I mention these two things together because they both need to be addressed urgently and publicly, and because they speak to my role as the Founder and CEO of Modern Times. There are aspects of that role that have played to my strengths and others, quite obviously, that have not. I have been in the process of changing my role for the past 4 years, stepping back from the things I’m not good at and trying to focus more on the things I do well. Part of that involved stepping away from day-to-day management and focusing more on planning the company’s future. Planning was not something we had done a lot of in the past, preferring instead to take opportunities as they presented themselves and thus growing at a breakneck pace. Under-resourced and understaffed, that process led to burnout for me and many others at MT, and it contributed to the corrosion of the internal culture we’d worked so hard to build.
Clearly, we still have a long way to go in order to get to where we need to be. To that end, we’re taking the following steps immediately:
- I am stepping down from my role as CEO, and we will begin a formal search for new company leadership. In order to navigate us out of this extremely difficult moment, we need leadership with the skill and experience to handle it effectively. It’s time for a change.
- Today, we parted ways with an employee that was named in an online report last week. While this portion of that particular investigation process is closed, we are still continuing to work through the next steps in order to take additional action as needed.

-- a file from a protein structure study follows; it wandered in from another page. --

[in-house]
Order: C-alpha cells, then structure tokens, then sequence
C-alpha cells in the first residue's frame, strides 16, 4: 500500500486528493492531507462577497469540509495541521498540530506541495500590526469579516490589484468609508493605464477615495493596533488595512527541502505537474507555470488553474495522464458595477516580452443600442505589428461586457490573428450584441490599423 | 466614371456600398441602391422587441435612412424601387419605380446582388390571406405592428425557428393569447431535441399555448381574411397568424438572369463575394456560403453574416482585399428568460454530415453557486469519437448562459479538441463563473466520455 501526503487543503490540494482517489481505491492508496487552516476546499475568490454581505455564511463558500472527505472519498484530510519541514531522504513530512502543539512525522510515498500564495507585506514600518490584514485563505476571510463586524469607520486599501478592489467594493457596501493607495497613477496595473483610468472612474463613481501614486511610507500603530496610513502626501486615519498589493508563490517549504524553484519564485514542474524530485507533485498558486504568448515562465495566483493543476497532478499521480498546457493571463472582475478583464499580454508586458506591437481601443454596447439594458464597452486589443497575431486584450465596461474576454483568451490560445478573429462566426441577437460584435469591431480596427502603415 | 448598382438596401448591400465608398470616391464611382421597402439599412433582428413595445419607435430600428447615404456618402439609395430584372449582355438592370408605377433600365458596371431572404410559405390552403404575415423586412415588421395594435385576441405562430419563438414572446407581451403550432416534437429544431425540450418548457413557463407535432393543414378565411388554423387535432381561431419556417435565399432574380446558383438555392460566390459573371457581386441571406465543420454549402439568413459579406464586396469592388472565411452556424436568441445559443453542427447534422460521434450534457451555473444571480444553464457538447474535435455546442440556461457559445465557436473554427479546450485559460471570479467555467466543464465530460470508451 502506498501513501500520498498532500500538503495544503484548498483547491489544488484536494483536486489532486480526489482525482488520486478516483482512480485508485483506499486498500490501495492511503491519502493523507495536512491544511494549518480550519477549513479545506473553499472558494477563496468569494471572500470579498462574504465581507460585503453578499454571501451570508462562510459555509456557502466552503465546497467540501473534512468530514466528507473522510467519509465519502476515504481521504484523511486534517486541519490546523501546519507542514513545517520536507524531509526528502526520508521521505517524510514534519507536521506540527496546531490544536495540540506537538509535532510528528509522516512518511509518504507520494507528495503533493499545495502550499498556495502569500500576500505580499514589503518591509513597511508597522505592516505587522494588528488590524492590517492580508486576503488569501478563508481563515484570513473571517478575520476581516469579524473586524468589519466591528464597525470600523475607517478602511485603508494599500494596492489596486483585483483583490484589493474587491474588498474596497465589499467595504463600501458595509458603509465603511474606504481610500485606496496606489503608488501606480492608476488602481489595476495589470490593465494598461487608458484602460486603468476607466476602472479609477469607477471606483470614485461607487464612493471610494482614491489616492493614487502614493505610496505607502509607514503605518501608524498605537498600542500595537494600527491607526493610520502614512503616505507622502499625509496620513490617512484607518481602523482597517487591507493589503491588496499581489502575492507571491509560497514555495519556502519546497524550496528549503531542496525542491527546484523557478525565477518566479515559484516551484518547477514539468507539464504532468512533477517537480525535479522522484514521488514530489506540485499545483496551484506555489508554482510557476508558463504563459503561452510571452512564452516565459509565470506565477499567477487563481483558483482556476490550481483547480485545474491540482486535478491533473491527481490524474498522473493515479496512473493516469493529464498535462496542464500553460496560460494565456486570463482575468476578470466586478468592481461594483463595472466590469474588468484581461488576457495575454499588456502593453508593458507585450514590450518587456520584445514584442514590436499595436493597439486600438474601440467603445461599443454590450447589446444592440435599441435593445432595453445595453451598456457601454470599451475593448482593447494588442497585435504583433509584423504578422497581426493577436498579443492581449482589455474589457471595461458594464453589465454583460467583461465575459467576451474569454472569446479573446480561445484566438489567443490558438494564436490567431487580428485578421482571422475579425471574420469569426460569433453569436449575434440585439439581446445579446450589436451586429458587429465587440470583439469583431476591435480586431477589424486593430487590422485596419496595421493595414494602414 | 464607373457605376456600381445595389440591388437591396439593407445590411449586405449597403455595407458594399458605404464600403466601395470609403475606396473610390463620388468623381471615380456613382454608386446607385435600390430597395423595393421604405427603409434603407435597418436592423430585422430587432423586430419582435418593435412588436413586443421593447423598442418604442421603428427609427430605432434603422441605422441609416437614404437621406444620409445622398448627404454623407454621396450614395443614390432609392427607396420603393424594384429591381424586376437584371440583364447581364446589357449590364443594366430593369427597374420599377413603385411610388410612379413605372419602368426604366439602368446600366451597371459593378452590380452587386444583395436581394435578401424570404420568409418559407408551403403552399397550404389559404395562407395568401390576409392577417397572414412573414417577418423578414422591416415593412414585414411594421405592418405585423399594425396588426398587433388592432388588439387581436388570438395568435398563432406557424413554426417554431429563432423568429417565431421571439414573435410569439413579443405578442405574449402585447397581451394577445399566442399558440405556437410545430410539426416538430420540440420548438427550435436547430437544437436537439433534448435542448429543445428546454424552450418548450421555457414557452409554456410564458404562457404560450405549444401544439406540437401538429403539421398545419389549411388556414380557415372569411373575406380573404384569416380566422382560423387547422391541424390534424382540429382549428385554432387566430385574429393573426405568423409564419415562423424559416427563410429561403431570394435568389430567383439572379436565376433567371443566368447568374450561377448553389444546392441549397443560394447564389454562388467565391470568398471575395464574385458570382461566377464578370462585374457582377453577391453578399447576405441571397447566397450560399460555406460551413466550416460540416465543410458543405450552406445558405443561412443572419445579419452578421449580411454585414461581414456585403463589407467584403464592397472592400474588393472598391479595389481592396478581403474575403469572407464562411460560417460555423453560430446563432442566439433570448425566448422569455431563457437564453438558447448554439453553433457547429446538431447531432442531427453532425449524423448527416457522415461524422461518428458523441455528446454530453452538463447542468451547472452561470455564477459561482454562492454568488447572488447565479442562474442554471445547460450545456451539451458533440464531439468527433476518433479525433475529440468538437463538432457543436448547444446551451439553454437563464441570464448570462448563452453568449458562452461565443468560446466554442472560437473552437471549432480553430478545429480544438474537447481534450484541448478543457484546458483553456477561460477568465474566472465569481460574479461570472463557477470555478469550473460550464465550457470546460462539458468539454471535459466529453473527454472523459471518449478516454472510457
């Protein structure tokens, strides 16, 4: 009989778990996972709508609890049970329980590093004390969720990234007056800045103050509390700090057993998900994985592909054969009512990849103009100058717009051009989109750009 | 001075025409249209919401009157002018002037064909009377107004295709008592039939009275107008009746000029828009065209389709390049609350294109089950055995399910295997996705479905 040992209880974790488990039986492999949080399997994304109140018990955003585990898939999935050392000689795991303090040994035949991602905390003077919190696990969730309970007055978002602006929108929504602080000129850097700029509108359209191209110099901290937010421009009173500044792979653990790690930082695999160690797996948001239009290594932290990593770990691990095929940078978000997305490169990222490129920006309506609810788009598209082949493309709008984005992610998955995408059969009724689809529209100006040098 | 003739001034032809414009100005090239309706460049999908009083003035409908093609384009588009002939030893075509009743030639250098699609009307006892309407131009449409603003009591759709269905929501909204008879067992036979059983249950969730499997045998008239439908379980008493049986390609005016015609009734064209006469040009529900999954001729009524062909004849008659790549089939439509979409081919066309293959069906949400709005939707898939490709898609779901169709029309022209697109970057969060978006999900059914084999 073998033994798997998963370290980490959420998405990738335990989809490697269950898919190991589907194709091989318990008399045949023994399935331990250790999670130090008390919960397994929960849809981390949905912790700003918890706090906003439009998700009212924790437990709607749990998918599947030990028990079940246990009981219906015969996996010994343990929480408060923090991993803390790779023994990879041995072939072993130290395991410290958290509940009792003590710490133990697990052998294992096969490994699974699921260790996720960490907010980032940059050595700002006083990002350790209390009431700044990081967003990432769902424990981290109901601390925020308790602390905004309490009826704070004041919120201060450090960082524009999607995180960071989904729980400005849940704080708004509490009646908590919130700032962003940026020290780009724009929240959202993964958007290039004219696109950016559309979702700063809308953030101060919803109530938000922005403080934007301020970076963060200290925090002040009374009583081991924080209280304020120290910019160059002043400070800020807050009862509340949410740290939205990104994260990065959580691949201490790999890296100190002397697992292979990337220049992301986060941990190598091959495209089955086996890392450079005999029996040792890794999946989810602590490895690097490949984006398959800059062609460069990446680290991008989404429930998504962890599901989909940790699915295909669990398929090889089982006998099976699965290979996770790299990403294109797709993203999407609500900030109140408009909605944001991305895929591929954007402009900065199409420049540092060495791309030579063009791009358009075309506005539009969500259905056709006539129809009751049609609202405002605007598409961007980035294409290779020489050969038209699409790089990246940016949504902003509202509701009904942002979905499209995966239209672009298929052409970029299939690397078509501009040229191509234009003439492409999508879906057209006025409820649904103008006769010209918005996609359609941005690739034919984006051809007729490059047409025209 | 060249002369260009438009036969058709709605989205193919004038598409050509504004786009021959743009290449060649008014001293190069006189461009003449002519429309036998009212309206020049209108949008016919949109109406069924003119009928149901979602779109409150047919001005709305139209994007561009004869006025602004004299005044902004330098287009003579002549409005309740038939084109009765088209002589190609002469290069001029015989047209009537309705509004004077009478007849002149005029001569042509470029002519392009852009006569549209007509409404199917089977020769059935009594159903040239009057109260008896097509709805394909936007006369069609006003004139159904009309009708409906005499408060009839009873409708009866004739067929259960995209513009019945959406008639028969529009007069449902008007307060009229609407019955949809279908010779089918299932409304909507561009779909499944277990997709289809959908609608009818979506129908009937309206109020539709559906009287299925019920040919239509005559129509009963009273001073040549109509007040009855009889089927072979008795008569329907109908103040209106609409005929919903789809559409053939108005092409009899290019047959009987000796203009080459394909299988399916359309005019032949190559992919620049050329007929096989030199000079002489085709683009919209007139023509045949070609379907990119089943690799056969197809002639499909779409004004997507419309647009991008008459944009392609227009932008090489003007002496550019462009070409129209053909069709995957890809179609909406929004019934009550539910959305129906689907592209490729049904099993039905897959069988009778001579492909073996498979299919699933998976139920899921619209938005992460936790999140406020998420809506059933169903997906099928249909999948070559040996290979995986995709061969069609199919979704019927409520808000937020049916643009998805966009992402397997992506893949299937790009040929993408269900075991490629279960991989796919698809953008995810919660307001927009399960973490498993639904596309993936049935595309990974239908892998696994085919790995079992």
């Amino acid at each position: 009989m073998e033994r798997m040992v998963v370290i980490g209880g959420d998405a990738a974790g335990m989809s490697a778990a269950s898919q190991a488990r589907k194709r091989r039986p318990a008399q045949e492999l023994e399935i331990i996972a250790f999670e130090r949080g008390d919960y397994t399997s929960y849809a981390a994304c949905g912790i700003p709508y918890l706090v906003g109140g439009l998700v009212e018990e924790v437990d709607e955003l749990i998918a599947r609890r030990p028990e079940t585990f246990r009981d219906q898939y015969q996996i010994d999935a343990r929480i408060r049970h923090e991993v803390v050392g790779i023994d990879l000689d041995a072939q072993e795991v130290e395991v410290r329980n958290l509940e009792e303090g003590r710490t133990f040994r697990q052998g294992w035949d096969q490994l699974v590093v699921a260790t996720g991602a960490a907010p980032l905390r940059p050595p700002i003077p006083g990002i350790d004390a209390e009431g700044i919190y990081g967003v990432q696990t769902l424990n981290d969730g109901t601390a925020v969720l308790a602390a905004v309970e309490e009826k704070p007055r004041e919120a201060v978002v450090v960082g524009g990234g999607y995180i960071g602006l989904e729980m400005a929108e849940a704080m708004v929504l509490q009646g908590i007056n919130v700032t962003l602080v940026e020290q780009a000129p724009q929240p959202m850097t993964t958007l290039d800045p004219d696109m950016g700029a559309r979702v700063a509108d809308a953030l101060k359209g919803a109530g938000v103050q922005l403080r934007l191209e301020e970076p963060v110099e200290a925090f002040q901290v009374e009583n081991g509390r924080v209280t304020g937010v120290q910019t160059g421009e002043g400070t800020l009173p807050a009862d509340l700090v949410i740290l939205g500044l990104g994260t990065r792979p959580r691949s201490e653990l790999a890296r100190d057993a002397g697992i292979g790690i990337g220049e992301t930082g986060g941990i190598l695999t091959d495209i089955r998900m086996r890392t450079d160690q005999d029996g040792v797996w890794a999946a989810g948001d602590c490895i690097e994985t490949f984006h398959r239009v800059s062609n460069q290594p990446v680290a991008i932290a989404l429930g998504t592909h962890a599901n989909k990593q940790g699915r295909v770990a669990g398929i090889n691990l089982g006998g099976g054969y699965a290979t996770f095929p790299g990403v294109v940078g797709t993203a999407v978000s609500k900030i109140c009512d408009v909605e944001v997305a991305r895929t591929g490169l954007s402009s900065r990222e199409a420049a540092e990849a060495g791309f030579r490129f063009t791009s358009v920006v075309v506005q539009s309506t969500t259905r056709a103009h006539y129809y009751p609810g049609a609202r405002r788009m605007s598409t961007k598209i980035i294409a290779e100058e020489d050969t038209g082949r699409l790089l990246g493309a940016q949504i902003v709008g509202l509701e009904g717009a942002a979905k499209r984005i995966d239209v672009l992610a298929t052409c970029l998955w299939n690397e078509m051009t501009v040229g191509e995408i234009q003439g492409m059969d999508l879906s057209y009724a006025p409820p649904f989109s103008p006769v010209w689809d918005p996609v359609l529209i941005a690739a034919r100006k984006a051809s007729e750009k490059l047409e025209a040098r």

- Changing our reporting procedures for harassment from an internal process to an external, anonymous, 3rd party process. It is now incredibly obvious that the process we have had for reporting harassment has not made people feel safe.
- Conducting bystander training and enhanced anti-harassment training for all staff, in addition to the current biennial sexual harassment training.
- Prioritizing the hiring of the previously committed to Diversity, Equity, & Inclusion Manager. Clearly, we are in over our heads here, and we need help and expertise. This is in addition to the deeper focus on training and education mentioned above, including our upcoming anti-oppression training, not in place of it.
These are the steps I can announce today, but they represent just the beginning of where we go from here. I sincerely apologize again for all of the hurt this has caused, both internally and externally, and I am committed to healing it, whatever that takes.